I suspect during the singles and double portions people had to go to a waiting room, because I doubt they had enough rooms to accommodate everyone concurrently. They may have alternated portions, like play 4 quads rounds and then some singles/doubles.

The winner of each of the categories was recognized, and then the points were added up for an overall champion.
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Re: The Deep Bench Format

Post by Mike Bentley » Mon Jun 10, 2019 12:09 pm

We played this once when it was mirrored in the Boston area in 2007. I liked the format a lot at the time. It was a way for weaker players on the team (like myself at the time) to get to play meaningful matches against other players without being crowded out by better team members. The downside was that you needed to assemble big teams and have a lot of staff to run it.

It'd be cool for someone to bring this back for some tournament.
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pray for elves
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Re: The Deep Bench Format

Post by pray for elves » Tue Jun 11, 2019 3:16 pm

Mike Bentley wrote:
Mon Jun 10, 2019 12:09 pm
We played this once when it was mirrored in the Boston area in 2007. I liked the format a lot at the time. It was a way for weaker players on the team (like myself at the time) to get to play meaningful matches against other players without being crowded out by better team members. The downside was that you needed to assemble big teams and have a lot of staff to run it.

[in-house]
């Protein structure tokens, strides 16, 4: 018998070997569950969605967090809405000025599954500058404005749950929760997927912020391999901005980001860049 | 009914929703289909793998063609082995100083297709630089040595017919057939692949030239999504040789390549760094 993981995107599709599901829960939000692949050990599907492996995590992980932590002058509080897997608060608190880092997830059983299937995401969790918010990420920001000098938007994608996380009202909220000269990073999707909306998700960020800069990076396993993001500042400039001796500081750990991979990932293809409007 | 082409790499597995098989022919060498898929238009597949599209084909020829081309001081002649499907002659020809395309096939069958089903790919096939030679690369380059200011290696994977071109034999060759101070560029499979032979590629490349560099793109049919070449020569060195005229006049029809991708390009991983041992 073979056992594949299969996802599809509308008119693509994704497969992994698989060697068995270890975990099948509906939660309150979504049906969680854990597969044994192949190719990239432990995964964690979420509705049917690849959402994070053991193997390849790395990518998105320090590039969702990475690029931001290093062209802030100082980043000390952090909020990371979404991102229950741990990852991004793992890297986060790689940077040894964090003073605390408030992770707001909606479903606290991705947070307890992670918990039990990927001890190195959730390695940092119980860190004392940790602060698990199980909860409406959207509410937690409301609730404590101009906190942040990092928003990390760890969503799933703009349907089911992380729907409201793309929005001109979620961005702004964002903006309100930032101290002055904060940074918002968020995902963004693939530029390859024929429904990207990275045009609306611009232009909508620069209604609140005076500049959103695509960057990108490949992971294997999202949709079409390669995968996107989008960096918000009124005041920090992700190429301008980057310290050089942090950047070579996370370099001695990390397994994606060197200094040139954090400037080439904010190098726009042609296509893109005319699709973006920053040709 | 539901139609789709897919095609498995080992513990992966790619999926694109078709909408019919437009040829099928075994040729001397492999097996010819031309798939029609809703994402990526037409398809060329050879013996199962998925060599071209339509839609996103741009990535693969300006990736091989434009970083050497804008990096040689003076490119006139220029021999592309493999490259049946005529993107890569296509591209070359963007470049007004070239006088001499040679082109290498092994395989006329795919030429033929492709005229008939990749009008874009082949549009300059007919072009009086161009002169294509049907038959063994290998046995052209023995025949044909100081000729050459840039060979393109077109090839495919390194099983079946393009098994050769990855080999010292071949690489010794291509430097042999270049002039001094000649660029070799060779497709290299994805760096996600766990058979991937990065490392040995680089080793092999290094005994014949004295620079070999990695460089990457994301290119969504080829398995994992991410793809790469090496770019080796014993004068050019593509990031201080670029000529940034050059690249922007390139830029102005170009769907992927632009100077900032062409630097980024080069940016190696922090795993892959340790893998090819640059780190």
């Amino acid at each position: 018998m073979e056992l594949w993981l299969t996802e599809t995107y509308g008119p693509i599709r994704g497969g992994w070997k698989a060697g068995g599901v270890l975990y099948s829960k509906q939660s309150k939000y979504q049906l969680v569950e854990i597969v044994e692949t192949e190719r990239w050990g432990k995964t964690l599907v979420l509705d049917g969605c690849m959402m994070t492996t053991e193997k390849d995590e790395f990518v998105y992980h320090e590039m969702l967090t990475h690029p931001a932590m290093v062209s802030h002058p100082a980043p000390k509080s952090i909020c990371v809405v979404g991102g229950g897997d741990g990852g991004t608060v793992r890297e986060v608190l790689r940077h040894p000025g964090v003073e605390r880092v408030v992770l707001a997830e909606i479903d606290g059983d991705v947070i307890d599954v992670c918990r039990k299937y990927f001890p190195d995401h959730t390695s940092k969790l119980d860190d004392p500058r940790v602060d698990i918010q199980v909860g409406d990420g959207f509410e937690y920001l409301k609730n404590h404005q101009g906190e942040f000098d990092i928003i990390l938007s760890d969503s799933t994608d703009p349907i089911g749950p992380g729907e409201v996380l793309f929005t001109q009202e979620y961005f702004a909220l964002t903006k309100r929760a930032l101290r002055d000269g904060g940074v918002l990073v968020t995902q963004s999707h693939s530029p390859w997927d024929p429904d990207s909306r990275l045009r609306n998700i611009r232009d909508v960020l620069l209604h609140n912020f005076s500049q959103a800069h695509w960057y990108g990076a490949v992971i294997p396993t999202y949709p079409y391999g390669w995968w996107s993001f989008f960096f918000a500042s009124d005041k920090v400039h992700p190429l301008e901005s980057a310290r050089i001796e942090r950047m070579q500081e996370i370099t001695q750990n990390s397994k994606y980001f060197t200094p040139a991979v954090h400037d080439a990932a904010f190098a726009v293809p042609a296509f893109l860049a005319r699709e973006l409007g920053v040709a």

It'd be cool for someone to bring this back for some tournament.
As the person who organized the mirror Mike and Bruce played in 2007, I can attest to the fact that getting together enough staff and game rooms was an adventure. I recruited (and paid with pizza) people who had no experience reading to help us through the singles and doubles rounds, as each 8-player team splits into five teams in that format (doubles A-C, singles A+B). I think we had 8 teams, and that meant we needed 20 staff, which was a huge challenge with a club that normally had around 10-15 active members at a time. With that said, it was a lot of fun and I like the format. (It helped us that MIT brought a boatload of people to play and staff.)

For reference, overall winner was calculated based on a weighted finish format across all "events" (quads a+b, doubles a-c, singles a+b), and as a result you could at least theoretically have a tournament champion who doesn't win any individual bracket if the other results are wacky enough.
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Re: The Deep Bench Format

Post by Coelacanth » Wed Jun 12, 2019 10:46 am

My memory is that this format was invented by Carleton College, but we definitely hosted a few iterations at Minnesota.

It's a challenge to staff when all the singles and doubles matches are going. It's also hard to get enough good tossups. I think the best model is to housewrite some of the tossup-only rounds and do submission for the quads packets.